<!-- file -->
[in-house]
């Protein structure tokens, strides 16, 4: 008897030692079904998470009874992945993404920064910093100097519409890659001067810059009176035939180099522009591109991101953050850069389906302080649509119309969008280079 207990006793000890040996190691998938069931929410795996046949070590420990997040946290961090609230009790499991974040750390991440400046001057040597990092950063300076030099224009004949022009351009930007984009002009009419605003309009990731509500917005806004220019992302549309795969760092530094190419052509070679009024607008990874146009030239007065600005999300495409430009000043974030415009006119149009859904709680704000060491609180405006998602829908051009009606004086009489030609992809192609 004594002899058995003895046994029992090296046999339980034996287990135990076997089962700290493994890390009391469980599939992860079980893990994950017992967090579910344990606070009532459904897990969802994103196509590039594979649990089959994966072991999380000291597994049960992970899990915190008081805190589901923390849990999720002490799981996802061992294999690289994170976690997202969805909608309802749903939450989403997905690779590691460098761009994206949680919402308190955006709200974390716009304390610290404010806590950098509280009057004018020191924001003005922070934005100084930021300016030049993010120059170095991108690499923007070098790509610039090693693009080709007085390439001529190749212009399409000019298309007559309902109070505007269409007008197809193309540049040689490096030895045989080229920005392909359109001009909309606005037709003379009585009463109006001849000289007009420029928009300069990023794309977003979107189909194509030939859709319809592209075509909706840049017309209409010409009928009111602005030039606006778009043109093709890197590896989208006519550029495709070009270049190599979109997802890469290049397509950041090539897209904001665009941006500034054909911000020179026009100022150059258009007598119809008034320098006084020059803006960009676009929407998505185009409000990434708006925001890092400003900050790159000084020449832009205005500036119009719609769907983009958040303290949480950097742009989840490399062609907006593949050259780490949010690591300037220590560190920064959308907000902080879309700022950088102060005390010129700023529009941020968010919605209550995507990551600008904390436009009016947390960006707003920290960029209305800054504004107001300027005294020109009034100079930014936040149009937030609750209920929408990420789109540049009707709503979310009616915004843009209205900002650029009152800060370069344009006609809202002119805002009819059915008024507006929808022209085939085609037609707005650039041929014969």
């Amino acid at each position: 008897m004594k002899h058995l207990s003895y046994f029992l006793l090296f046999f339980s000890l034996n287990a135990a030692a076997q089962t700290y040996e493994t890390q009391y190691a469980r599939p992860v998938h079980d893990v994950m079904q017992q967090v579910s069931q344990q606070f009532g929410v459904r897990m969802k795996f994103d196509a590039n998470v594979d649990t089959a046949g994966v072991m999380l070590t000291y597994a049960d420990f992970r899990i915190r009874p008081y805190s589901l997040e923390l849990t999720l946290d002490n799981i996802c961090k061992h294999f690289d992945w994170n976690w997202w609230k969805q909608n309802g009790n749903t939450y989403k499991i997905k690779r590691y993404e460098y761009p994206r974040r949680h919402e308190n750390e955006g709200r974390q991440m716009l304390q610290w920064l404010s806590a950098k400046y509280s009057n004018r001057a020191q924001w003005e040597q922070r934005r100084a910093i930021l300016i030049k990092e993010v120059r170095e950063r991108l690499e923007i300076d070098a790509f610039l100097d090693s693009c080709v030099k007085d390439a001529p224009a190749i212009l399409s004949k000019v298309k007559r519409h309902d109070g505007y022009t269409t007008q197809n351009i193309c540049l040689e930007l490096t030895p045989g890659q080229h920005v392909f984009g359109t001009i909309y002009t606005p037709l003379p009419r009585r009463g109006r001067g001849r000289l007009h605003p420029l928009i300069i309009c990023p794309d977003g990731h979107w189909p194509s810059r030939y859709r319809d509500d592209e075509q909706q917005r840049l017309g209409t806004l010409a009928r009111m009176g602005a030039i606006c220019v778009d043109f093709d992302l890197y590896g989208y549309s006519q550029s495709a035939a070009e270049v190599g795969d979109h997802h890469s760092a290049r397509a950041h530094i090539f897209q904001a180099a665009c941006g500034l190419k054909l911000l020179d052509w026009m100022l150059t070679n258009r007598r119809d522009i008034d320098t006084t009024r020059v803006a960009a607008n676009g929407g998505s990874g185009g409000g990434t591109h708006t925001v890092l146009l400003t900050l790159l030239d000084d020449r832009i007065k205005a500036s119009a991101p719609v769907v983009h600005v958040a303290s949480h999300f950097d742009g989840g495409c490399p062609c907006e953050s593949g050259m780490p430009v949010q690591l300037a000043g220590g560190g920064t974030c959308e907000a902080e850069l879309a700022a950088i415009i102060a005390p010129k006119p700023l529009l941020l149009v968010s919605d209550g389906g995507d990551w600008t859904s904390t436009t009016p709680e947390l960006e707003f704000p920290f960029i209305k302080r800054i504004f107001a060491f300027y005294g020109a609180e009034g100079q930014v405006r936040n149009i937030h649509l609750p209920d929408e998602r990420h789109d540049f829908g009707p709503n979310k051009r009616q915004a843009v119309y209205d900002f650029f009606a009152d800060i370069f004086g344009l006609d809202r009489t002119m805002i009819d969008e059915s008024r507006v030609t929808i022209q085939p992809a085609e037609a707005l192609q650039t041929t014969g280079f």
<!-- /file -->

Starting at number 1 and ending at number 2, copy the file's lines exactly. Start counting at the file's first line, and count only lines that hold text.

[in-house]
């Protein structure tokens, strides 16, 4: 008897030692079904998470009874992945993404920064910093100097519409890659001067810059009176035939180099522009591109991101953050850069389906302080649509119309969008280079 207990006793000890040996190691998938069931929410795996046949070590420990997040946290961090609230009790499991974040750390991440400046001057040597990092950063300076030099224009004949022009351009930007984009002009009419605003309009990731509500917005806004220019992302549309795969760092530094190419052509070679009024607008990874146009030239007065600005999300495409430009000043974030415009006119149009859904709680704000060491609180405006998602829908051009009606004086009489030609992809192609 004594002899058995003895046994029992090296046999339980034996287990135990076997089962700290493994890390009391469980599939992860079980893990994950017992967090579910344990606070009532459904897990969802994103196509590039594979649990089959994966072991999380000291597994049960992970899990915190008081805190589901923390849990999720002490799981996802061992294999690289994170976690997202969805909608309802749903939450989403997905690779590691460098761009994206949680919402308190955006709200974390716009304390610290404010806590950098509280009057004018020191924001003005922070934005100084930021300016030049993010120059170095991108690499923007070098790509610039090693693009080709007085390439001529190749212009399409000019298309007559309902109070505007269409007008197809193309540049040689490096030895045989080229920005392909359109001009909309606005037709003379009585009463109006001849000289007009420029928009300069990023794309977003979107189909194509030939859709319809592209075509909706840049017309209409010409009928009111602005030039606006778009043109093709890197590896989208006519550029495709070009270049190599979109997802890469290049397509950041090539897209904001665009941006500034054909911000020179026009100022150059258009007598119809008034320098006084020059803006960009676009929407998505185009409000990434708006925001890092400003900050790159000084020449832009205005500036119009719609769907983009958040303290949480950097742009989840490399062609907006593949050259780490949010690591300037220590560190920064959308907000902080879309700022950088102060005390010129700023529009941020968010919605209550995507990551600008904390436009009016947390960006707003920290960029209305800054504004107001300027005294020109009034100079930014936040149009937030609750209920929408990420789109540049009707709503979310009616915004843009209205900002650029009152800060370069344009006609809202002119805002009819059915008024507006929808022209085939085609037609707005650039041929014969």